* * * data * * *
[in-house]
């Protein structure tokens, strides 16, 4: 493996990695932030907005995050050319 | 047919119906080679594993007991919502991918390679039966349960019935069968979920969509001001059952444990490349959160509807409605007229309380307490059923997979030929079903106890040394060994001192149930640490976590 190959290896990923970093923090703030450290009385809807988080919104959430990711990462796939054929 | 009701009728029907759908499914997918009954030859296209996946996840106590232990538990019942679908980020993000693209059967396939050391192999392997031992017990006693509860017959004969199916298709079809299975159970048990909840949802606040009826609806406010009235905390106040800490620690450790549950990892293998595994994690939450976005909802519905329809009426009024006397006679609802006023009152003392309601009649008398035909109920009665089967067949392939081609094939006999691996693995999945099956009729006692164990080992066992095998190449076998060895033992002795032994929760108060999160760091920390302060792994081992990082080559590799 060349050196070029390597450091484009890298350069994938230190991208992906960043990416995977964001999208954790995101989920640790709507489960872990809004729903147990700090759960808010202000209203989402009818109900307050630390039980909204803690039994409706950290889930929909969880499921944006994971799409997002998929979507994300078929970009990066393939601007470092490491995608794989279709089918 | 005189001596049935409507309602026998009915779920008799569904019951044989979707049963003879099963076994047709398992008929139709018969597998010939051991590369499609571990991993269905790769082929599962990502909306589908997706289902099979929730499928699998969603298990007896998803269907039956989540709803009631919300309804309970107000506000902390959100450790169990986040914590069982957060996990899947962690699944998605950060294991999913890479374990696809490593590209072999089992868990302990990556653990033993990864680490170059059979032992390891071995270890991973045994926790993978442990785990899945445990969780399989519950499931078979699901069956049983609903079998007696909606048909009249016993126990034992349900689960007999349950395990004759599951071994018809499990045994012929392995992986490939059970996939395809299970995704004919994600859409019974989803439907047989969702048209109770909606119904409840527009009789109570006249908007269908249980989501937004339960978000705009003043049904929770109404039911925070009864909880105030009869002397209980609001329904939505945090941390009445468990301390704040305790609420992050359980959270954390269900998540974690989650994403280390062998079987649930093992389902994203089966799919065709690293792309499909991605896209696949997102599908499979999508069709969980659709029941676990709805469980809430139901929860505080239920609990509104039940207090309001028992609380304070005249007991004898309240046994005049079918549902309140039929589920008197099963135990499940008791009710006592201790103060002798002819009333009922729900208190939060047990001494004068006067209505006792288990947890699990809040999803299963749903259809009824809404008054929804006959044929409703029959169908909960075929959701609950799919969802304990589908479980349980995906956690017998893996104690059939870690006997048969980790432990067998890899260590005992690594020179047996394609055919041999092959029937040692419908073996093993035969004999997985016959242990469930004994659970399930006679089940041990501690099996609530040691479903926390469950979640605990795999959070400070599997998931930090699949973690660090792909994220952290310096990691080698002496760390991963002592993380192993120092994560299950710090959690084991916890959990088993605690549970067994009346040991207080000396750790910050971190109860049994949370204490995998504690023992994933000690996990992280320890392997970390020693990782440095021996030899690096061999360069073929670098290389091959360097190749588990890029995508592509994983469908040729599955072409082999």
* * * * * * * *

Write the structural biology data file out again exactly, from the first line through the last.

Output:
[in-house]
């Protein structure tokens, strides 16, 4: 493996990695932030907005995050050319 | 047919119906080679594993007991919502991918390679039966349960019935069968979920969509001001059952444990490349959160509807409605007229309380307490059923997979030929079903106890040394060994001192149930640490976590 190959290896990923970093923090703030450290009385809807988080919104959430990711990462796939054929 | 009701009728029907759908499914997918009954030859296209996946996840106590232990538990019942679908980020993000693209059967396939050391192999392997031992017990006693509860017959004969199916298709079809299975159970048990909840949802606040009826609806406010009235905390106040800490620690450790549950990892293998595994994690939450976005909802519905329809009426009024006397006679609802006023009152003392309601009649008398035909109920009665089967067949392939081609094939006999691996693995999945099956009729006692164990080992066992095998190449076998060895033992002795032994929760108060999160760091920390302060792994081992990082080559590799 060349050196070029390597450091484009890298350069994938230190991208992906960043990416995977964001999208954790995101989920640790709507489960872990809004729903147990700090759960808010202000209203989402009818109900307050630390039980909204803690039994409706950290889930929909969880499921944006994971799409997002998929979507994300078929970009990066393939601007470092490491995608794989279709089918 | 005189001596049935409507309602026998009915779920008799569904019951044989979707049963003879099963076994047709398992008929139709018969597998010939051991590369499609571990991993269905790769082929599962990502909306589908997706289902099979929730499928699998969603298990007896998803269907039956989540709803009631919300309804309970107000506000902390959100450790169990986040914590069982957060996990899947962690699944998605950060294991999913890479374990696809490593590209072999089992868990302990990556653990033993990864680490170059059979032992390891071995270890991973045994926790993978442990785990899945445990969780399989519950499931078979699901069956049983609903079998007696909606048909009249016993126990034992349900689960007999349950395990004759599951071994018809499990045994012929392995992986490939059970996939395809299970995704004919994600859409019974989803439907047989969702048209109770909606119904409840527009009789109570006249908007269908249980989501937004339960978000705009003043049904929770109404039911925070009864909880105030009869002397209980609001329904939505945090941390009445468990301390704040305790609420992050359980959270954390269900998540974690989650994403280390062998079987649930093992389902994203089966799919065709690293792309499909991605896209696949997102599908499979999508069709969980659709029941676990709805469980809430139901929860505080239920609990509104039940207090309001028992609380304070005249007991004898309240046994005049079918549902309140039929589920008197099963135990499940008791009710006592201790103060002798002819009333009922729900208190939060047990001494004068006067209505006792288990947890699990809040999803299963749903259809009824809404008054929804006959044929409703029959169908909960075929959701609950799919969802304990589908479980349980995906956690017998893996104690059939870690006997048969980790432990067998890899260590005992690594020179047996394609055919041999092959029937040692419908073996093993035969004999997985016959242990469930004994659970399930006679089940041990501690099996609530040691479903926390469950979640605990795999959070400070599997998931930090699949973690660090792909994220952290310096990691080698002496760390991963002592993380192993120092994560299950710090959690084991916890959990088993605690549970067994009346040991207080000396750790910050971190109860049994949370204490995998504690023992994933000690996990992280320890392997970390020693990782440095021996030899690096061999360069073929670098290389091959360097190749588990890029995508592509994983469908040729599955072409082999």